Navigating the commercial real estate decisions related to your medical practice is more important than ever, based on current economic conditions and with changes taking place in health care technology and health care delivery.
A medical office can be a long-term commitment, making it critical that medical practitioners carefully perform their due diligence to make the most informed decisions regarding their real estate. It is important to ensure their goals and objectives are best being met, their risk is being mitigated where possible and they are setting themselves up for success by choosing an office that best suits their needs with respect to location, budget and functionality.
Location is likened to the “golden rule” of real estate, and the location of your medical office is one of the most important factors to consider when deciding to open or relocate an office. Once a specific geographic area has been determined, many other factors should be considered to ensure the success of your office location. Some practices are more of a destination spot and can locate on a secondary road while others require retail-type exposure and visibility on a major thoroughfare; each should consider a location that is both convenient for patients and easy for patients to find.
Budget is a huge consideration when deciding where to set up an office, as your office occupancy costs will likely be one of the largest expenses your practice incurs next to labor. Not only should you understand what office overhead your practice can support, but you must be aware of market rental rates and/or sale prices in the area in which you want to locate to ensure that your budget matches the market area.
Functionality and Layout
Since it is expensive and time consuming to relocate a business and many medical practitioners stay in the same office location for many years, it is important to evaluate and review those factors most important to your specific practice when deciding on an office. Special consideration should be given to the ideal square footage to meet your immediate and projected growth needs, as well as what layout is most conducive to your practice to ensure that the space will properly fit your furniture, medical equipment and allow you to work effectively and efficiently.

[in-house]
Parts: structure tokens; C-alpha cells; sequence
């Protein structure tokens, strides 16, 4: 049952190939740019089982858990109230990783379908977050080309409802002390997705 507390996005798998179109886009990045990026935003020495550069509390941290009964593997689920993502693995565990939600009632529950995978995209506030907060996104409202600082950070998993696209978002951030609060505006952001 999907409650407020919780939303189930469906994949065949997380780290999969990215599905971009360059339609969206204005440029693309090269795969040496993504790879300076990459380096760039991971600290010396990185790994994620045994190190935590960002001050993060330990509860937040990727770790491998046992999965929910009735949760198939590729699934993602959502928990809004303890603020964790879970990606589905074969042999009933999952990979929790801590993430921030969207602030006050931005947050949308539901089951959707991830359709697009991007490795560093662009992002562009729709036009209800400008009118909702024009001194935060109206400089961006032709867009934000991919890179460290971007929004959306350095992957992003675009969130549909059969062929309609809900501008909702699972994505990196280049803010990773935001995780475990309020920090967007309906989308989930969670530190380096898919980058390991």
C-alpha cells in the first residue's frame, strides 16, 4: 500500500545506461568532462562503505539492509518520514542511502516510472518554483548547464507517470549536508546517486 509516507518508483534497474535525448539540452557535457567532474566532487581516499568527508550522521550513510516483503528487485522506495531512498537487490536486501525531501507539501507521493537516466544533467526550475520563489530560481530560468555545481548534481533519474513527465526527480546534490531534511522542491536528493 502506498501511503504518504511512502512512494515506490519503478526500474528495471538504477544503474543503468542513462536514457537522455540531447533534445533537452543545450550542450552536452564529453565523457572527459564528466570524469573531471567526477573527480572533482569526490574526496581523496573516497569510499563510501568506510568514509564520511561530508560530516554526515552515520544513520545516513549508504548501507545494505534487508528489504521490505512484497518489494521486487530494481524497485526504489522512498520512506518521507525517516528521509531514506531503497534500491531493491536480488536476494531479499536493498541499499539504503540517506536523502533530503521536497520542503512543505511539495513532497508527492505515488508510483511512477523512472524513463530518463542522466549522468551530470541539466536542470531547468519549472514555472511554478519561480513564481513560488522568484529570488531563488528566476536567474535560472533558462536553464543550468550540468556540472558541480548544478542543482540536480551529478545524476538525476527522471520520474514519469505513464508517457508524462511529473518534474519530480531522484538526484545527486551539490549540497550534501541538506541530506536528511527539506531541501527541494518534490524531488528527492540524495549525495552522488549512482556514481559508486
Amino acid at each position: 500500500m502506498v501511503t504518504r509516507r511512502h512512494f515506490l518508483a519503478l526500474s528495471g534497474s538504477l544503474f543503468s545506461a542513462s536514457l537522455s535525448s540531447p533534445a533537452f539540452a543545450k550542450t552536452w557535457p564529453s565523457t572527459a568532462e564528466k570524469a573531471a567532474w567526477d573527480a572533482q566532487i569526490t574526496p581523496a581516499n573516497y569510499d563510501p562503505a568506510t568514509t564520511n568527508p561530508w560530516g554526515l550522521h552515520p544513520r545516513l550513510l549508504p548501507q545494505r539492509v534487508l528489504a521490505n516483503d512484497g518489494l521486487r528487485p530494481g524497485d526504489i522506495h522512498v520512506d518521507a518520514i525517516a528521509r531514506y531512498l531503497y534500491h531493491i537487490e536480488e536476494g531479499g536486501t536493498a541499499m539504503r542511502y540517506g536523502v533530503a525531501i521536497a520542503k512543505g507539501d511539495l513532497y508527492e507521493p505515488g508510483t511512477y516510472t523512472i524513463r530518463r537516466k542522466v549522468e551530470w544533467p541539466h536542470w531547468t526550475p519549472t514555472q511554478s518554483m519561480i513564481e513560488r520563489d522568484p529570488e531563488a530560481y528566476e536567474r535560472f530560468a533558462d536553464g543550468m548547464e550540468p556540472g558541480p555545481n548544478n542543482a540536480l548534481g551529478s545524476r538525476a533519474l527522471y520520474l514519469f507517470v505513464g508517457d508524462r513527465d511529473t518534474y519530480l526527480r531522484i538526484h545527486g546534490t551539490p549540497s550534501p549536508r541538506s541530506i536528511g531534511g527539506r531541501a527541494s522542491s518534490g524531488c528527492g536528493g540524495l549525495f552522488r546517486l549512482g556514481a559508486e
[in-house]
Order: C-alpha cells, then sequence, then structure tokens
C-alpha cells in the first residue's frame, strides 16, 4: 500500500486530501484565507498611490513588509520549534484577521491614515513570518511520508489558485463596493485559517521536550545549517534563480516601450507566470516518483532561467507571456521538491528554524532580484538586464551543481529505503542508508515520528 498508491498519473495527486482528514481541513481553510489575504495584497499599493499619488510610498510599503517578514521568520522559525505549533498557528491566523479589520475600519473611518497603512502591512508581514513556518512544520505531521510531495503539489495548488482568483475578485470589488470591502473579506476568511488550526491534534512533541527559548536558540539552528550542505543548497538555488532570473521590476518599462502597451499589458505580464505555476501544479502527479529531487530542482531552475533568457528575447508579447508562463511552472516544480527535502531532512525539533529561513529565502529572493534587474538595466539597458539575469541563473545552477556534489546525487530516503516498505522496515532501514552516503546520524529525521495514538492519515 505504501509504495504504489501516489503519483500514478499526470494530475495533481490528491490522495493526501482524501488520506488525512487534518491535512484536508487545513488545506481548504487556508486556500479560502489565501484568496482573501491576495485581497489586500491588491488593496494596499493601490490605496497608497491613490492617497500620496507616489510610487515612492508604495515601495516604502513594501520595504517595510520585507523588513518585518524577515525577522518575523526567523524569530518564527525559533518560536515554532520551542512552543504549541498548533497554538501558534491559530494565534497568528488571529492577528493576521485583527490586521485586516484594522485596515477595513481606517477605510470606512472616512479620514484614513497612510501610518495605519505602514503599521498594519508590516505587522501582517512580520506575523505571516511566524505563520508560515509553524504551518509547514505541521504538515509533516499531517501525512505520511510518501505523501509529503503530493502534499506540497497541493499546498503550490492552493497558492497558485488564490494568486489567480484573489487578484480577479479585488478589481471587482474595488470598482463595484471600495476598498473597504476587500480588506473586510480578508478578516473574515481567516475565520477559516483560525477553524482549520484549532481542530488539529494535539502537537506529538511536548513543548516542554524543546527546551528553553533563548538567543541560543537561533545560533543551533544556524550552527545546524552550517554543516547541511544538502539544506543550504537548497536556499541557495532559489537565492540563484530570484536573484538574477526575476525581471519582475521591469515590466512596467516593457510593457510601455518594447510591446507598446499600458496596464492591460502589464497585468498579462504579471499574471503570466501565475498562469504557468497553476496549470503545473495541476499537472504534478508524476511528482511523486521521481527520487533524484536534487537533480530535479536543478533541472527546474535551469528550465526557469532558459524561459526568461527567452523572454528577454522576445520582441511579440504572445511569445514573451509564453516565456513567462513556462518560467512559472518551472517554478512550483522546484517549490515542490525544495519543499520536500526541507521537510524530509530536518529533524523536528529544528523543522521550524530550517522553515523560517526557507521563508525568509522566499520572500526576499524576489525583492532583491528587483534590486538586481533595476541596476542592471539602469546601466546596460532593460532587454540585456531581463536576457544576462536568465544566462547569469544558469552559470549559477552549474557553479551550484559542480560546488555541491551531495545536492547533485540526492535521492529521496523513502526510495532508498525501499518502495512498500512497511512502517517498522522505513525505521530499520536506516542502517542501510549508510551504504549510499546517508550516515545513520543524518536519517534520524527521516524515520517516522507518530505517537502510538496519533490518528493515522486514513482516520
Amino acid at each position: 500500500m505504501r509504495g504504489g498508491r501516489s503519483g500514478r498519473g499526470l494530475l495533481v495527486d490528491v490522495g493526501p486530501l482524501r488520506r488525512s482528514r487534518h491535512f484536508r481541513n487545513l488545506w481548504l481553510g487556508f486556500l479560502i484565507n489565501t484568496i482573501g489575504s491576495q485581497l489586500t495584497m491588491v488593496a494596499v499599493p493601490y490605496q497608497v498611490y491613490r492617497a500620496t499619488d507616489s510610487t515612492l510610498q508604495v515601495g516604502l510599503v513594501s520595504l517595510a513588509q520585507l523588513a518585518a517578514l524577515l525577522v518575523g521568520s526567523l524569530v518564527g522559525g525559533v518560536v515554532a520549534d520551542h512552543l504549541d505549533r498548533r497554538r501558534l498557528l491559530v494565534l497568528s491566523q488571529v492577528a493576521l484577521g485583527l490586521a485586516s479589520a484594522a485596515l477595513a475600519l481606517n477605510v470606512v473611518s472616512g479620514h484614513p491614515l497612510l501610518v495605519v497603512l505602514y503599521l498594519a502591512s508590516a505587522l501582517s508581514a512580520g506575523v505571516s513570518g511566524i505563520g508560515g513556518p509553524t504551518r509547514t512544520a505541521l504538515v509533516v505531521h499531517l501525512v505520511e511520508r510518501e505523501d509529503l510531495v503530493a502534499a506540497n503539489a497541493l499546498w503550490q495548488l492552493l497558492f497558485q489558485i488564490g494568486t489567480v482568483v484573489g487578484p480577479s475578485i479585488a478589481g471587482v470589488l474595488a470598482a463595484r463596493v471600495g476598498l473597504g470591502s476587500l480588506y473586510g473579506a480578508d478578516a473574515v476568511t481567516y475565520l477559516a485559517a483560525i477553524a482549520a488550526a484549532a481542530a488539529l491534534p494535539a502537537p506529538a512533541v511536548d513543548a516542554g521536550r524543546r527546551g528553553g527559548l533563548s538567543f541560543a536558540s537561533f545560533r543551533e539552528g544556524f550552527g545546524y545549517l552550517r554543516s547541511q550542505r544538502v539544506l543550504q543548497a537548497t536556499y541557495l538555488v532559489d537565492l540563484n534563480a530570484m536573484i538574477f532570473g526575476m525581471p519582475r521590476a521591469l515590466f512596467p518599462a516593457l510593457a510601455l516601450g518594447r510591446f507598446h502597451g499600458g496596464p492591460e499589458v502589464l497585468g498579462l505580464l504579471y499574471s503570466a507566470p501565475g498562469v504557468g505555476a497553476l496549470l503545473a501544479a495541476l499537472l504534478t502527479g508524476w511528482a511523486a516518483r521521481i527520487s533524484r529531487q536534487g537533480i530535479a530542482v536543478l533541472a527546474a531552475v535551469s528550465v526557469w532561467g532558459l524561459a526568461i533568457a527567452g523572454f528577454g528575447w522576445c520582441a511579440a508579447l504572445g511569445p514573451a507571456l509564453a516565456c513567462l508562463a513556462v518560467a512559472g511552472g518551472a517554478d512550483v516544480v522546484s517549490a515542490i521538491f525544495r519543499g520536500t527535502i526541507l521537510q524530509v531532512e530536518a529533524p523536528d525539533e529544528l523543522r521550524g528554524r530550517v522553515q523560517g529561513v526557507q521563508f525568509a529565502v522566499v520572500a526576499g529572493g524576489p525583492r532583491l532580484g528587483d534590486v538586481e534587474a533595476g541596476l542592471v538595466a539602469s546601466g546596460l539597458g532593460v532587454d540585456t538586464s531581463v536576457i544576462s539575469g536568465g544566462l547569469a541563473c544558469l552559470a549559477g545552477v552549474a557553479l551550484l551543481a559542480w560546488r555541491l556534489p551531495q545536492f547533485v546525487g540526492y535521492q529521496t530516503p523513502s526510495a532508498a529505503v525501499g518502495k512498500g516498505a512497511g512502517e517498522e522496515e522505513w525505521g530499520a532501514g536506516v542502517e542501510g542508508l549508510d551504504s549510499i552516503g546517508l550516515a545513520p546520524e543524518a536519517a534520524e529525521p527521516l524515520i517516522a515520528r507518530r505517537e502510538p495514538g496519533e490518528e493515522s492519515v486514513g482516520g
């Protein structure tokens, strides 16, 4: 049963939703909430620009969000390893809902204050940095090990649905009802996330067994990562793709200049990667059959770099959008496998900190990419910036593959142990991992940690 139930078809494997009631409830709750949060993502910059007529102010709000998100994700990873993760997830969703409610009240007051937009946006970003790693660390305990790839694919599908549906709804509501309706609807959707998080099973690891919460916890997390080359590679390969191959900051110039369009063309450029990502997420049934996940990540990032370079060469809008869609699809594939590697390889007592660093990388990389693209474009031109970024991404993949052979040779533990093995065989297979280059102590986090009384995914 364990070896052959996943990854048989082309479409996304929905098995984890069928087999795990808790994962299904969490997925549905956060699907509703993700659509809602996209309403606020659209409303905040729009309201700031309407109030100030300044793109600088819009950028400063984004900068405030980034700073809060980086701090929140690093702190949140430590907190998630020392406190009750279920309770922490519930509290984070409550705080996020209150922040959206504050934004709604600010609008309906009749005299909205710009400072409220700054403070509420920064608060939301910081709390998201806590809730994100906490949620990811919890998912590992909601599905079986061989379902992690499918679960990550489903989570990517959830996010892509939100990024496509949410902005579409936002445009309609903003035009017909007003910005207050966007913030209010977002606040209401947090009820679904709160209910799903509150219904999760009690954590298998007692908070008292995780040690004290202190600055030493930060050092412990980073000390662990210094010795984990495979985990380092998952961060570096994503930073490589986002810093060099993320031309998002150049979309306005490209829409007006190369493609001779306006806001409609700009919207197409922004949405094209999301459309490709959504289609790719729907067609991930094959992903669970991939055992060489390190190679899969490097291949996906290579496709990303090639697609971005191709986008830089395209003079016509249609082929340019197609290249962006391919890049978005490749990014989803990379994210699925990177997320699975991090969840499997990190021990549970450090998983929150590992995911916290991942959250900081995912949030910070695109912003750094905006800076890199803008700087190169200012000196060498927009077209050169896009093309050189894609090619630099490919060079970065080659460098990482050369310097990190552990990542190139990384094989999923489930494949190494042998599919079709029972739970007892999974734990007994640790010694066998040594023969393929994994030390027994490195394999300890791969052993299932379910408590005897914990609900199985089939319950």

An office layout that is functional for your needs and requirements can help an office run more efficiently. If your practice lends itself to a large number of patients or family members in the waiting room at any one time, having a small waiting room with insufficient seating could be a costly mistake. Alternatively, some medical offices work well with very small exam rooms and limited counter space and possibly don’t require a sink in every room, while others need large exam or procedure rooms with room for large specialty lighting, equipment and fixtures and also need ample counter, cabinet and plumbing in some or all rooms. Some practices are chart and paper intensive and need substantial chart storage space, while others are virtually paperless and therefore require differences in layout. Some medical offices prefer to have a patient bathroom in the lobby versus having waiting patients requesting entry to use the interior facilities and some offices need special adjustments made to their check-in and check-out areas.
Other Important Considerations
While not intended to be exhaustive, the following list describes some additional factors to consider when selecting a medical office to buy or lease. Parking: Is there adequate parking for your needs? While city or county codes will detail parking requirements depending on the use of a property, you need to ensure that the parking available meets your needs. Signage: Does the location offer adequate signage for your business and/or ample signage for your patients to easily find your office? Accessibility: Is it relatively easy for patients to find your office and get in and out of your parking lot? Image: Does your office provide an image or aesthetic component that will make your patients feel comfortable and coincide with the image your business is trying to project? Plumbing / Electrical: Does your office offer adequate plumbing and electrical for your practice; if not, is it viable and cost effective to have these items added?
Lease, Buy or Lease with Equity
Many factors play a role in a physician’s decision regarding leasing vs. buying. Personal preference could be the deciding factor; however, supply and demand, pricing, tax and legal considerations will be determining factors. A lease with equity can be an attractive option to some physicians, as this is a hybrid between leasing and buying, providing the physician with equity but not requiring the capital outlay of a traditional purchase.